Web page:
municipal policy.” See Id., 436 at 691, 98 S. Ct. 2018. A plaintiff must identify: “(1) an official
policy (or custom), of which (2) a policymaker can be charged with actual or constructive
knowledge, and (3) a constitutional violation whose ‘moving force’ is that policy or custom.”
Pineda v. City of Houston, 291 F.3d 325, 328 (5th Cir.2002) (citing Piotrowski v. City of
Houston, 237 F.3d 567, 578 (5th Cir. 2001)).
The existence of a policy can be shown through evidence of an actual policy, regulation,
or decision that is officially adopted and promulgated by lawmakers or others with policymaking
authority. Burge v. St. Tammany Parish, 336 F.3d 363, 369 (5th Cir. 2003). Otherwise, “a single
decision by a policy maker may, under certain circumstances, constitute a policy for which a
[municipality] may be liable.” Brown v. Bryan County, 219 F.3d 450, 462 (5th Cir. 2000).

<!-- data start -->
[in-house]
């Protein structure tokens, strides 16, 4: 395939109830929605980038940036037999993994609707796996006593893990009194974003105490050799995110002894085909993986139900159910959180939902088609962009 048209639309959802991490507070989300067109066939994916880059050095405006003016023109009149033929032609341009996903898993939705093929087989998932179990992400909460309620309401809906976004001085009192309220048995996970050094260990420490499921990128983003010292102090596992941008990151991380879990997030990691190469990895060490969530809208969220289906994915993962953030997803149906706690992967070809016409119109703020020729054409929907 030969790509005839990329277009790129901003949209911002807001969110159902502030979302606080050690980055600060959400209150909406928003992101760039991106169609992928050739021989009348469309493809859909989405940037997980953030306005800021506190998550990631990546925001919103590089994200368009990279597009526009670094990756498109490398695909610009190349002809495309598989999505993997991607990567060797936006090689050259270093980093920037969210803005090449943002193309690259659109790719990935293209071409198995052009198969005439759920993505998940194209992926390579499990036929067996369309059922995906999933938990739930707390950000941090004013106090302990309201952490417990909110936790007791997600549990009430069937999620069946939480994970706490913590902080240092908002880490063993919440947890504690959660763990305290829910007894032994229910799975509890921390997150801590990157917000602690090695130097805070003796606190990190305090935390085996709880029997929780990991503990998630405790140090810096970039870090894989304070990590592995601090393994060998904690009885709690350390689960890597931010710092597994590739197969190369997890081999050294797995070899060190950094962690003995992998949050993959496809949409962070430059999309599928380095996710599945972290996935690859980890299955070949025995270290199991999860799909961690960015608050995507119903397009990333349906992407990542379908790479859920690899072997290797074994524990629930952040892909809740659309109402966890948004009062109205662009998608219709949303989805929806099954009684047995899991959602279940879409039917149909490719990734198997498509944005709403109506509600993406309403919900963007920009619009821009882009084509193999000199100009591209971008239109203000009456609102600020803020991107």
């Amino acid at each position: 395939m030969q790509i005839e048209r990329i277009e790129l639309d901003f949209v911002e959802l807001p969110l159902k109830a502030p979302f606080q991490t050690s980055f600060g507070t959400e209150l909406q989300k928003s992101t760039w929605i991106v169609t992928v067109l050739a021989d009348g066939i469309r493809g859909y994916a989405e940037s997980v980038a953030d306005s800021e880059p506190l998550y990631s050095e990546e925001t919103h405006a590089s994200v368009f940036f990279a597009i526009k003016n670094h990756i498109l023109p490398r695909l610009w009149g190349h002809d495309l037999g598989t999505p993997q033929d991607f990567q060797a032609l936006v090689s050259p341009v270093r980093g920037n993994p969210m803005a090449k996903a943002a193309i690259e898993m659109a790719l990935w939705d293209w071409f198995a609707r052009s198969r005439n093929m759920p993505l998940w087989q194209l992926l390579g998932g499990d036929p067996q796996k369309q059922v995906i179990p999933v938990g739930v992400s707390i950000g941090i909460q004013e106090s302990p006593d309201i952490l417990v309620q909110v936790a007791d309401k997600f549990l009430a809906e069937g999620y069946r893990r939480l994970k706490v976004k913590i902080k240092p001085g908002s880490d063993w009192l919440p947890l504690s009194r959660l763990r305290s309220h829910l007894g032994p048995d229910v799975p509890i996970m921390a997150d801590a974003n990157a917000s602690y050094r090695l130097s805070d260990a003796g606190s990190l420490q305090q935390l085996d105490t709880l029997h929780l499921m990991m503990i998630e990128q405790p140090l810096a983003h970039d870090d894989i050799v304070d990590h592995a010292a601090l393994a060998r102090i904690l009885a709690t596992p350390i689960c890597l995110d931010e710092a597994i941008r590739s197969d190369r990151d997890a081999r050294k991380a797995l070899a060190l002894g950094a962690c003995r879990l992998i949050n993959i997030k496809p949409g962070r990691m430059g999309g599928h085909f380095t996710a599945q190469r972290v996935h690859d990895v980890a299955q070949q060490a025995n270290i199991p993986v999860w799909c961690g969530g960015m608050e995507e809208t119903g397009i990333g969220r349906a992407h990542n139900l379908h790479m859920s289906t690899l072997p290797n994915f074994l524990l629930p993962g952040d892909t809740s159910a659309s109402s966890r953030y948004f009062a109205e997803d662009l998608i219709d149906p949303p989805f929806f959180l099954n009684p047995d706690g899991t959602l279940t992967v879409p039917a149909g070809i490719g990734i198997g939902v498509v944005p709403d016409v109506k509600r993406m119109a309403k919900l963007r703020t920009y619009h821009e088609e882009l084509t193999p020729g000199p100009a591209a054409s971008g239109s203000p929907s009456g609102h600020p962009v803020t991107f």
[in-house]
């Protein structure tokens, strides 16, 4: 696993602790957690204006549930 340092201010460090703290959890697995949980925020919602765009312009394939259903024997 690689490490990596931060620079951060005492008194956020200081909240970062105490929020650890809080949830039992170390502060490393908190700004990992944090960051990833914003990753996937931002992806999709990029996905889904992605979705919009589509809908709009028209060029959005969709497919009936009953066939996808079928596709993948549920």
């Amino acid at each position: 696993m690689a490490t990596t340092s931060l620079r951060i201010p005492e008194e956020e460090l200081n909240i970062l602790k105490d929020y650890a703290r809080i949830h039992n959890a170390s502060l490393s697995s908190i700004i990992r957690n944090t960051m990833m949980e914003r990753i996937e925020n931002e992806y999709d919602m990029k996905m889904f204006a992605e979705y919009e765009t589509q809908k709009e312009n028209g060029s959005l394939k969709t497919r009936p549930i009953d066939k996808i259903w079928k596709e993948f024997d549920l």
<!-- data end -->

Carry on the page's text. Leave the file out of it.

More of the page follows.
However, this “single incident exception” is extremely narrow and gives rise to municipal
liability only if the municipal actor is a final policymaker. Bolton v. City of Dallas, 541 F.3d 545,
548 (5th Cir. 2008) (citing Woodard v. Andrus, 419 F.3d 348, 352 (5th Cir. 2005)).
Plaintiff attempts to allege the first two elements in his complaint. He appears to proceed
on the theory that Chief Johnson, as a policy maker, has promulgated a policy of requiring
searches in his room, indicated by his presence in the room.
However, because Plaintiff failed to respond to the Motion for Summary Judgment or
produce any discovery, he failed to produce any evidence in support of his claim that his